THE EMBRYOLOGY AND ETIOLOGY OF TUMOURS 75
with the remaining complicated” three-layered” tumours, which, as due to developmental abnormalities of a single embryo, are stated to be monogerminal. As, according to Wilms, all possible transitions between the most complicated embryomata and the simpler tumours exist, there would appear to be no grounds for this and similar increases in the hypotheses.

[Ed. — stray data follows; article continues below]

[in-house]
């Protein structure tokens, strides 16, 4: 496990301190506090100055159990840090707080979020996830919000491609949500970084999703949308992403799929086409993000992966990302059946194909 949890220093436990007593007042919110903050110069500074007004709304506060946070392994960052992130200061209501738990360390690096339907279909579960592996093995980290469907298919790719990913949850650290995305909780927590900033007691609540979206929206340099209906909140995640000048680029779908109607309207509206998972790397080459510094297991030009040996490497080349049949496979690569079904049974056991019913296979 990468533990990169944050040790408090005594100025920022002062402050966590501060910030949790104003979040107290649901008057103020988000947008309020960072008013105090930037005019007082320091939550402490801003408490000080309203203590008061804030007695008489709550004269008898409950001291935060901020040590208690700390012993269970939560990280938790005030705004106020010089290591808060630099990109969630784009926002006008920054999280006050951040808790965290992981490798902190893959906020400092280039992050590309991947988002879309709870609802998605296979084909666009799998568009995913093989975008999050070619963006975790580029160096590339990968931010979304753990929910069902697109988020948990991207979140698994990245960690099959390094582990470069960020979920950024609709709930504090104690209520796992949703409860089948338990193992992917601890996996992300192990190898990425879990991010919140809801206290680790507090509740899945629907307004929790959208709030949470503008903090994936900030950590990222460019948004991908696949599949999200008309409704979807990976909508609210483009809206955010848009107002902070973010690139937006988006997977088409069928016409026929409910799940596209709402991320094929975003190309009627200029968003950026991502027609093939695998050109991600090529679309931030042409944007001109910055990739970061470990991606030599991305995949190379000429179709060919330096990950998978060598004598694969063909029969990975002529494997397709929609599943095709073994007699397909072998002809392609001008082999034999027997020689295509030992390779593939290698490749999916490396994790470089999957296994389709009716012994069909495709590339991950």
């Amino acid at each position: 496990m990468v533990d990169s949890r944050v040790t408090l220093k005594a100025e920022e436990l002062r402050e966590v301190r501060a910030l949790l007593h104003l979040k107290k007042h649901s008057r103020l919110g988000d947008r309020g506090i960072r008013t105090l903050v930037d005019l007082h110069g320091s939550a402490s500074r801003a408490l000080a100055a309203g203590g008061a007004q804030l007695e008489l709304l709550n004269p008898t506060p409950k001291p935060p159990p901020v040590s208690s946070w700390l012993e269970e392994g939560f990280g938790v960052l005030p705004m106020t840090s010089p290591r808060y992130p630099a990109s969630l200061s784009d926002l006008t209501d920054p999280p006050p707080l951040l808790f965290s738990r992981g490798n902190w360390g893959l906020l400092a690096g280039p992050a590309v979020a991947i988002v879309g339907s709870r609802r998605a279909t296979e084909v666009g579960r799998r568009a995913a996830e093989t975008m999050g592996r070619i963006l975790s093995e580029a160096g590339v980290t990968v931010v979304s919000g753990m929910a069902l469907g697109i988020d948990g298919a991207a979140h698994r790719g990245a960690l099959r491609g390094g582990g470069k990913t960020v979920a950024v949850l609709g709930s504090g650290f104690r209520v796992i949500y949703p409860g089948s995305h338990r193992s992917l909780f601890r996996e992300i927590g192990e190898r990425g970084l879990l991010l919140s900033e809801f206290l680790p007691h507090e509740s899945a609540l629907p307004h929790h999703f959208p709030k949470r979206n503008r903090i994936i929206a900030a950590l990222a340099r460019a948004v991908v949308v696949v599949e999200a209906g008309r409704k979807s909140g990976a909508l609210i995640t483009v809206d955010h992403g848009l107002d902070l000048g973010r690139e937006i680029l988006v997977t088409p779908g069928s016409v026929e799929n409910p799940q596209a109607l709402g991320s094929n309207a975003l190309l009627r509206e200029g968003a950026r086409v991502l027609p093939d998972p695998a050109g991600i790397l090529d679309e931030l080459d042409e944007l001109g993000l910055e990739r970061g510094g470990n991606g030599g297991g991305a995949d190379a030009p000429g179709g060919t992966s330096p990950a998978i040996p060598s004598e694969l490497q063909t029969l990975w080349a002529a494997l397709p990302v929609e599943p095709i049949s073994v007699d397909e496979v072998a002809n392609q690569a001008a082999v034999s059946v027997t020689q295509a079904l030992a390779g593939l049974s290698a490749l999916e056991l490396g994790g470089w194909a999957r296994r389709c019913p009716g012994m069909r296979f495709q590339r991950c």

Apart from its entirely hypothetical character, its lack of support in facts of embryology, and its continual and unnecessary multiplication of causes, the theory of germ-shuntings labours under other difficulties. It is not easy to conceive any adequate cause for such shuntings during development, and the difficulty is greatly increased when cases of multiple tumours in very different parts of the body, each of which requiring one or more shuntings at some period or other, are taken account of; for with them a normal development would appear to be quite out of question. But, granted the possibility of such shuntings, the real difficulties begin. What causes such a shunted germ, ignoring all laws of differentiation, to embark upon a career of damage, riot, and destruction of its own? To take an instance from Wilms, typical of many such: the germ of an osteo-sarcoma will be a cell or germ of the periosteum of some bone. Normally, like its fellows, it ought to have contributed to the formation of that bone. Instead, thereof, at some period or other, after lying dormant, it breaks all bounds, and proceeds on a line of development of its own. This is such that, unless brought to a stop by some extrinsic cause or other (operation or death of the host), it may be the parent-cell of more progeny than all the other bone-producing cells in the body! In fine, Wilms ascribes to his shunted germs far greater embryological potentialities than Nature ever endowed them with. On the other